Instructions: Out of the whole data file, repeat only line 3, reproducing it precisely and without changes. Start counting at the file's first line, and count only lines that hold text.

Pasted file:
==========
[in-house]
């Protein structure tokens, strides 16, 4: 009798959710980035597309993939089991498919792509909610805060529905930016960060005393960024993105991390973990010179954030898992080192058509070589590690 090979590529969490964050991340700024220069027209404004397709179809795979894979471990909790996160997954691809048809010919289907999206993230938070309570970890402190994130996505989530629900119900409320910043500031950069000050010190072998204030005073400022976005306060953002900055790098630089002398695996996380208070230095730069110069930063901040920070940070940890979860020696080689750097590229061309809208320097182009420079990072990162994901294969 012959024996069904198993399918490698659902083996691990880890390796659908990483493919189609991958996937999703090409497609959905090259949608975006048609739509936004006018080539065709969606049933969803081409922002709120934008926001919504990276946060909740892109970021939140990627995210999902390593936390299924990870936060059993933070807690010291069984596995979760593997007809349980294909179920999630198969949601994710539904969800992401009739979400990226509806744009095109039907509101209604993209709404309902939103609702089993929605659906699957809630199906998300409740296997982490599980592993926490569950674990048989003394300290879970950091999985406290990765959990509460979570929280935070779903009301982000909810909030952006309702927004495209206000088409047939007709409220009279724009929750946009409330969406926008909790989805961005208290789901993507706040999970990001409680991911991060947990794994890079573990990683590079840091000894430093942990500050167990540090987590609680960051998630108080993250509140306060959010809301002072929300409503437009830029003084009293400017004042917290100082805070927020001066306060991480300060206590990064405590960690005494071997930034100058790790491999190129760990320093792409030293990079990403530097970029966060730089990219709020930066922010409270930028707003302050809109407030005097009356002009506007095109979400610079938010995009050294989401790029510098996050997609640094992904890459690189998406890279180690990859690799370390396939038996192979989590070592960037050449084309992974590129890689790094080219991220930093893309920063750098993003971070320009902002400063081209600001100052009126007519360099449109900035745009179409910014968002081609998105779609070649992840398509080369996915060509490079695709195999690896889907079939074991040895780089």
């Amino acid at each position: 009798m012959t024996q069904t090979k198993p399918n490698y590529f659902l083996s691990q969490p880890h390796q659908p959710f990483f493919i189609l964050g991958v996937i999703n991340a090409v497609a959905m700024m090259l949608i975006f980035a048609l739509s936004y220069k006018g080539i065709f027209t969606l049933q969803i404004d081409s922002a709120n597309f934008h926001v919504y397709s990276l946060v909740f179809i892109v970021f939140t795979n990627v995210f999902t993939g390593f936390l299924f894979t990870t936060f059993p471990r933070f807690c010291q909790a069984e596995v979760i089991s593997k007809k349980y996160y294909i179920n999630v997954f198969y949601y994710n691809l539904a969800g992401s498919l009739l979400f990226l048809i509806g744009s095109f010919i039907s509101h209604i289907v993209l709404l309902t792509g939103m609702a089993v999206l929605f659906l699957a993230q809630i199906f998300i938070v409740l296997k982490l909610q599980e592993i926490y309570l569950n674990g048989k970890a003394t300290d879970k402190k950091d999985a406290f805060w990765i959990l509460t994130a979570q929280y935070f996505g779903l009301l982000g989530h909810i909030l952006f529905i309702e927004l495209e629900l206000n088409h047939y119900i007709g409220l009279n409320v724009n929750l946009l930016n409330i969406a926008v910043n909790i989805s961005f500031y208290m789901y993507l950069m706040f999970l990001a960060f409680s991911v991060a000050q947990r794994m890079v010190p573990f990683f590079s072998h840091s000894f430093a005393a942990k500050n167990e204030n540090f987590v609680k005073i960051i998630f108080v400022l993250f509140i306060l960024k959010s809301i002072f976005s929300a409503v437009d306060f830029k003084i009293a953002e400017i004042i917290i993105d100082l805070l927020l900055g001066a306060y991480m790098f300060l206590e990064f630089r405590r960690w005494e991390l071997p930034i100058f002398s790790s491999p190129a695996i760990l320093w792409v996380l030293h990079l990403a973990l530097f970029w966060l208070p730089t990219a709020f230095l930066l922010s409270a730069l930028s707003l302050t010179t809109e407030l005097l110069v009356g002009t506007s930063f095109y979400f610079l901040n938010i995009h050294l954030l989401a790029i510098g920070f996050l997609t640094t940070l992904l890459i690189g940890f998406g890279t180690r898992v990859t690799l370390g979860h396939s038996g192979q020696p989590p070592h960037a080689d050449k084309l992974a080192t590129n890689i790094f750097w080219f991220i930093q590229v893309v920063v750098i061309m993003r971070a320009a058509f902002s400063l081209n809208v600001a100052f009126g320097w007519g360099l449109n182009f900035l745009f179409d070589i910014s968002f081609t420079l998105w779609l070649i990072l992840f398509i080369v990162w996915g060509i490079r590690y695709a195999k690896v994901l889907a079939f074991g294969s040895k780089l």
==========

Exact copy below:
């Amino acid at each position: 009798m012959t024996q069904t090979k198993p399918n490698y590529f659902l083996s691990q969490p880890h390796q659908p959710f990483f493919i189609l964050g991958v996937i999703n991340a090409v497609a959905m700024m090259l949608i975006f980035a048609l739509s936004y220069k006018g080539i065709f027209t969606l049933q969803i404004d081409s922002a709120n597309f934008h926001v919504y397709s990276l946060v909740f179809i892109v970021f939140t795979n990627v995210f999902t993939g390593f936390l299924f894979t990870t936060f059993p471990r933070f807690c010291q909790a069984e596995v979760i089991s593997k007809k349980y996160y294909i179920n999630v997954f198969y949601y994710n691809l539904a969800g992401s498919l009739l979400f990226l048809i509806g744009s095109f010919i039907s509101h209604i289907v993209l709404l309902t792509g939103m609702a089993v999206l929605f659906l699957a993230q809630i199906f998300i938070v409740l296997k982490l909610q599980e592993i926490y309570l569950n674990g048989k970890a003394t300290d879970k402190k950091d999985a406290f805060w990765i959990l509460t994130a979570q929280y935070f996505g779903l009301l982000g989530h909810i909030l952006f529905i309702e927004l495209e629900l206000n088409h047939y119900i007709g409220l009279n409320v724009n929750l946009l930016n409330i969406a926008v910043n909790i989805s961005f500031y208290m789901y993507l950069m706040f999970l990001a960060f409680s991911v991060a000050q947990r794994m890079v010190p573990f990683f590079s072998h840091s000894f430093a005393a942990k500050n167990e204030n540090f987590v609680k005073i960051i998630f108080v400022l993250f509140i306060l960024k959010s809301i002072f976005s929300a409503v437009d306060f830029k003084i009293a953002e400017i004042i917290i993105d100082l805070l927020l900055g001066a306060y991480m790098f300060l206590e990064f630089r405590r960690w005494e991390l071997p930034i100058f002398s790790s491999p190129a695996i760990l320093w792409v996380l030293h990079l990403a973990l530097f970029w966060l208070p730089t990219a709020f230095l930066l922010s409270a730069l930028s707003l302050t010179t809109e407030l005097l110069v009356g002009t506007s930063f095109y979400f610079l901040n938010i995009h050294l954030l989401a790029i510098g920070f996050l997609t640094t940070l992904l890459i690189g940890f998406g890279t180690r898992v990859t690799l370390g979860h396939s038996g192979q020696p989590p070592h960037a080689d050449k084309l992974a080192t590129n890689i790094f750097w080219f991220i930093q590229v893309v920063v750098i061309m993003r971070a320009a058509f902002s400063l081209n809208v600001a100052f009126g320097w007519g360099l449109n182009f900035l745009f179409d070589i910014s968002f081609t420079l998105w779609l070649i990072l992840f398509i080369v990162w996915g060509i490079r590690y695709a195999k690896v994901l889907a079939f074991g294969s040895k780089l």